Environment Canada says upcoming days will be messy, following a huge dump of snow across the Capital Region.
Between 20 and 30 centimetres fell on Greater Victoria between Tuesday night and Wednesday morning, with numbers as high as 36 cm in the Cowichan Valley. A total of 19 cm fell on the area since midnight, making it the largest snowfall in Victoria on Jan. 15 since 1971, when 9.9 cm fell.
Environment Canada meteorologist Armel Castellan said that a small amount of snow, maybe one to two centimetres, may still fall Wednesday morning, before shifting to rain in the afternoon or evening.
“It’s likely a few hours because there’s a lot of cold and thermal mass that’s blanketed the whole area, but probably by 7 or 8 p.m. it will be rain only,” he said.
But higher elevations may continue to see snow instead of rain.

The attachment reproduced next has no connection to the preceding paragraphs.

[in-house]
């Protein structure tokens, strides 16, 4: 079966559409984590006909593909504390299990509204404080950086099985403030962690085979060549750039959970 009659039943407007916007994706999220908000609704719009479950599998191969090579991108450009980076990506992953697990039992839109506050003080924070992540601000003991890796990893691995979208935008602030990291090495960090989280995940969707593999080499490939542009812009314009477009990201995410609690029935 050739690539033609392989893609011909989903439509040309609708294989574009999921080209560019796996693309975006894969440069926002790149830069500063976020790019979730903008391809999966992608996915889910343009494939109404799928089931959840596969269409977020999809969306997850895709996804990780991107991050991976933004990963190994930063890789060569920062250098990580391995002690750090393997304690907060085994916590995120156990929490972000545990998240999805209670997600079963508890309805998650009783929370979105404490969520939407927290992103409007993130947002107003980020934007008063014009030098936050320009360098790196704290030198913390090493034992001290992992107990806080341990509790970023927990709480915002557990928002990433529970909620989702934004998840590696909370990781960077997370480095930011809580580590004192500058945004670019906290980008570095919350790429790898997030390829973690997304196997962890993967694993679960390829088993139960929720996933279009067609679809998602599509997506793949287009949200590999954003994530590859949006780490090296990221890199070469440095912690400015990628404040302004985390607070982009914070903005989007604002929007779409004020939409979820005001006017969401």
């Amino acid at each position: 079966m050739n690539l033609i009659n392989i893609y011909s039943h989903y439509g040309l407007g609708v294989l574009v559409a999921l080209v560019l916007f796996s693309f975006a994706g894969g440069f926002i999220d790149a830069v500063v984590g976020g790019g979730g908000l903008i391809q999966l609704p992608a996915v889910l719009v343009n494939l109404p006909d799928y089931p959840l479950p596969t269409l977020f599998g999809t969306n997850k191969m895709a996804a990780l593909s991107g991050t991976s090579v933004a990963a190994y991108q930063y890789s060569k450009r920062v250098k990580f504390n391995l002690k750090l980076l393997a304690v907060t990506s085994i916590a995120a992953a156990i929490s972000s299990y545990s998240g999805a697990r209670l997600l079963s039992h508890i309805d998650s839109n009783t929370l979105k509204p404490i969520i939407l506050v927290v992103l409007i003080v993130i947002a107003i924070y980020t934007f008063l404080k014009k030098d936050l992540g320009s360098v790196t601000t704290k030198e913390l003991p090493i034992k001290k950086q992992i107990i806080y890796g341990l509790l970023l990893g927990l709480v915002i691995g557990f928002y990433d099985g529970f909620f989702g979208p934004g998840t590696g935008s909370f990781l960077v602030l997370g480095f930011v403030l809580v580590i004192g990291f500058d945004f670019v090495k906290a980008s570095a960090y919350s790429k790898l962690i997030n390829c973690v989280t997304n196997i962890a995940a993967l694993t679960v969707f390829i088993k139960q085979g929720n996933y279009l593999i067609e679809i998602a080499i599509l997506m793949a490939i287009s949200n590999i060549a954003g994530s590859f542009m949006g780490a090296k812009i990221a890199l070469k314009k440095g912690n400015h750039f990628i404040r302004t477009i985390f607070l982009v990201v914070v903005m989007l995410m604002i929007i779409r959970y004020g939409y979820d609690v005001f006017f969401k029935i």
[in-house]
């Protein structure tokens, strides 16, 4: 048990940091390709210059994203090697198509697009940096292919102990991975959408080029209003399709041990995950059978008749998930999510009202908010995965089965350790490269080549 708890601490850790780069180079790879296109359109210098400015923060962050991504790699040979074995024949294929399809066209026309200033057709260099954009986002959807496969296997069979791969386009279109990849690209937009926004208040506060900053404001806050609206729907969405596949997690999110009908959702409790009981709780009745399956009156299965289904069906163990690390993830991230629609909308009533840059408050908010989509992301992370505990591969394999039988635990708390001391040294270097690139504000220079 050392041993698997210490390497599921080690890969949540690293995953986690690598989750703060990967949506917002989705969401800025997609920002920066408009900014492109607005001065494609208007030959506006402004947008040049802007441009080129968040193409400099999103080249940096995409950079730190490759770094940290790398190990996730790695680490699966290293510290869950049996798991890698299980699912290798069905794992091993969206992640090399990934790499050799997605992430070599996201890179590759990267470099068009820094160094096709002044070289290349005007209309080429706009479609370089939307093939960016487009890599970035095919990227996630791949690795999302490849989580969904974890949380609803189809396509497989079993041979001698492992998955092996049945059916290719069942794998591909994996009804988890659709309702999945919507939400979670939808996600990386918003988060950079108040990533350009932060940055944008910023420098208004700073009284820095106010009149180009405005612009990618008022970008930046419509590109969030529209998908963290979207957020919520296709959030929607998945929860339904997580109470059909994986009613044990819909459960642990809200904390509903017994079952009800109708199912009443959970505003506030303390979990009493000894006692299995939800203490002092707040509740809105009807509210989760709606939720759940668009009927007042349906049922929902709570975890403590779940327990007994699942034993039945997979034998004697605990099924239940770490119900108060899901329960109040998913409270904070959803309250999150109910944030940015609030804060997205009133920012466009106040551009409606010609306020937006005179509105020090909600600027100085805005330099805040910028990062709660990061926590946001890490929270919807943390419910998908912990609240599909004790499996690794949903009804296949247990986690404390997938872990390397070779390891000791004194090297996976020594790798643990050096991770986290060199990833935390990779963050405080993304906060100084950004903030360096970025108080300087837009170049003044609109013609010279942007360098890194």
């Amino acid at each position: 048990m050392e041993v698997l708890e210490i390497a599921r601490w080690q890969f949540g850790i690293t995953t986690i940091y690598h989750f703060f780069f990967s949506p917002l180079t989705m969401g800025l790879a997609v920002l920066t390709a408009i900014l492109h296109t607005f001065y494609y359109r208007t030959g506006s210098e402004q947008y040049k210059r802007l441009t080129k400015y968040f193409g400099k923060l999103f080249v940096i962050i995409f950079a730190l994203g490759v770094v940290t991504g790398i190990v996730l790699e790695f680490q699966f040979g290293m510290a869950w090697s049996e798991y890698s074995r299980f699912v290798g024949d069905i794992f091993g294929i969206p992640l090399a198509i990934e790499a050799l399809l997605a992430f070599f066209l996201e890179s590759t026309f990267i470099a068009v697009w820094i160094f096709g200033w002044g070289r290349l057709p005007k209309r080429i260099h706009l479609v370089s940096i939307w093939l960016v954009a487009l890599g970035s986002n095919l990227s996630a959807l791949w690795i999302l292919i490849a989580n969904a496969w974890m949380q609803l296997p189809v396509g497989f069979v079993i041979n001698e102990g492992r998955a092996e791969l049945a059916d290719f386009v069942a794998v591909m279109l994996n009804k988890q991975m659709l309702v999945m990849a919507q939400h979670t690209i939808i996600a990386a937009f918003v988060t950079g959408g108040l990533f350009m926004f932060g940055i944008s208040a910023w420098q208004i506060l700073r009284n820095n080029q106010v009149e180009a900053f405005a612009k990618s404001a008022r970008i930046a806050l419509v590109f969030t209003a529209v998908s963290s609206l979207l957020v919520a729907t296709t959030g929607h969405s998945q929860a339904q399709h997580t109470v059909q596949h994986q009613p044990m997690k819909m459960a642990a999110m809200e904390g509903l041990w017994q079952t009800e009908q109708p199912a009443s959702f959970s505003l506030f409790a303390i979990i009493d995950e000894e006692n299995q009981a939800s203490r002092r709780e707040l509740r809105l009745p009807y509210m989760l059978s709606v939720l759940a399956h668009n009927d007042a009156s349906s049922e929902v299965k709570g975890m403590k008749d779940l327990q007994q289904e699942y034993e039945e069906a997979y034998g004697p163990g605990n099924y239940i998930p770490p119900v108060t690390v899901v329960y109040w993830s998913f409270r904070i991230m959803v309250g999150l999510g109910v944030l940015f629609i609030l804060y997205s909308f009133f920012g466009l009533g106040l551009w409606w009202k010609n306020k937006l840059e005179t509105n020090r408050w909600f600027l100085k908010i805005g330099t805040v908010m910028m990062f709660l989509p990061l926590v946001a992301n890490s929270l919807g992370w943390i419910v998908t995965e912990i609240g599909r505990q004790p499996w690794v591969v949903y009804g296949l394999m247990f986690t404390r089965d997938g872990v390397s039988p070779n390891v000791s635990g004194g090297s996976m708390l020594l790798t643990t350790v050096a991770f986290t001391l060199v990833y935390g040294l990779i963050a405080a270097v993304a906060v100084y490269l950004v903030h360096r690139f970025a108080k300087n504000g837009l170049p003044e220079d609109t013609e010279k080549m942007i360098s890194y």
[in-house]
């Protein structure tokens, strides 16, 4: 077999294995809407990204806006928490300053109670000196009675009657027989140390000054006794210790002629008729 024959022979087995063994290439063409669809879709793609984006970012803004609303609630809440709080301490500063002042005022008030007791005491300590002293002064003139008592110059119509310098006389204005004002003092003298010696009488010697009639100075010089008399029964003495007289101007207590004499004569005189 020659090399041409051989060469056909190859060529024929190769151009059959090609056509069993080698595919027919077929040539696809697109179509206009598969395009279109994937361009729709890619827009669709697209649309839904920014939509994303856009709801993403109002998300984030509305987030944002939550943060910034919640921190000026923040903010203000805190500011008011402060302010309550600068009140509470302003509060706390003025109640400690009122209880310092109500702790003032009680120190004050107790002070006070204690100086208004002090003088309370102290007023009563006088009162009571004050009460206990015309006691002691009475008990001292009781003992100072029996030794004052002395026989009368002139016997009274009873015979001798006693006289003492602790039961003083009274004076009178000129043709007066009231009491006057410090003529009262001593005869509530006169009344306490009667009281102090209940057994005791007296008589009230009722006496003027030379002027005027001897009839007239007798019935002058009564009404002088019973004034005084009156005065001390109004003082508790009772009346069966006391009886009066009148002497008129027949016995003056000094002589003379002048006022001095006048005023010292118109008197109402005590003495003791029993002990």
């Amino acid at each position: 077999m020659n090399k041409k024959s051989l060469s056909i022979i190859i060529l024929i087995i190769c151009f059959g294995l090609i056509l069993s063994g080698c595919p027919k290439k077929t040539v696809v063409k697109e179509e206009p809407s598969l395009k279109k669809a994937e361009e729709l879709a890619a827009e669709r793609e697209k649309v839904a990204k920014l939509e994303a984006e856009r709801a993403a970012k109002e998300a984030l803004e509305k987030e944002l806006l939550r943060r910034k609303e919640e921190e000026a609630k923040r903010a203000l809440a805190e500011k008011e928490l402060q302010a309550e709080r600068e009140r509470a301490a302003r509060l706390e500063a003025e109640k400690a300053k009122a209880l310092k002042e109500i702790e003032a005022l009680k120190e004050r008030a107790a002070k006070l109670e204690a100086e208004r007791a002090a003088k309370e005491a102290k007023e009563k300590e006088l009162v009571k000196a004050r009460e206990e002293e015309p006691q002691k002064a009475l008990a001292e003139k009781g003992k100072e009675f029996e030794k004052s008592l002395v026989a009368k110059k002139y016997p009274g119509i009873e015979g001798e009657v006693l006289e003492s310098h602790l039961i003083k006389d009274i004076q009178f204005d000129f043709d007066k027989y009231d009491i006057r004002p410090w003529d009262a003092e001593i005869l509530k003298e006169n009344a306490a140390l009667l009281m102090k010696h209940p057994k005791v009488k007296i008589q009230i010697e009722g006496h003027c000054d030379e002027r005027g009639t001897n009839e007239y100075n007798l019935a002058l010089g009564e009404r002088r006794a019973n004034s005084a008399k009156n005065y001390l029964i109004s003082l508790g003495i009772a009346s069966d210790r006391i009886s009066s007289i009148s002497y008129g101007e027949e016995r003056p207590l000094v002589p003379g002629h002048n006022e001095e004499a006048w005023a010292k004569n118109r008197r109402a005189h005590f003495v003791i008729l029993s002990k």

Along with the rain will come high winds; a wind warning has been issued for south east Vancouver Island, which could see up to 90 km/h winds.
“There will be very strong south-east winds picking up anywhere near Haro Straight,” Castellan said. “This includes Sooke and areas facing the Juan de Fuca Straight.”
So far, there are already 50 km winds near the San Juan Islands, and hurricane-force winds predicted for Howe Sound.
Castellan warned the combination of wind, snow and rain could cause problems for transportation.
“The winds will likely have impacts to ferry service,” he said. “As well, there will be poor visibility on the highways when the wind picks up because there is a lot of fluffy snow on the roads.”
A large amount of rain is predicted for the weekend, something that could also cause issues.
“Rain on snow spells trouble because all the municipal drains will be clogged, so rain will cause localized flooding,” Castellan warned.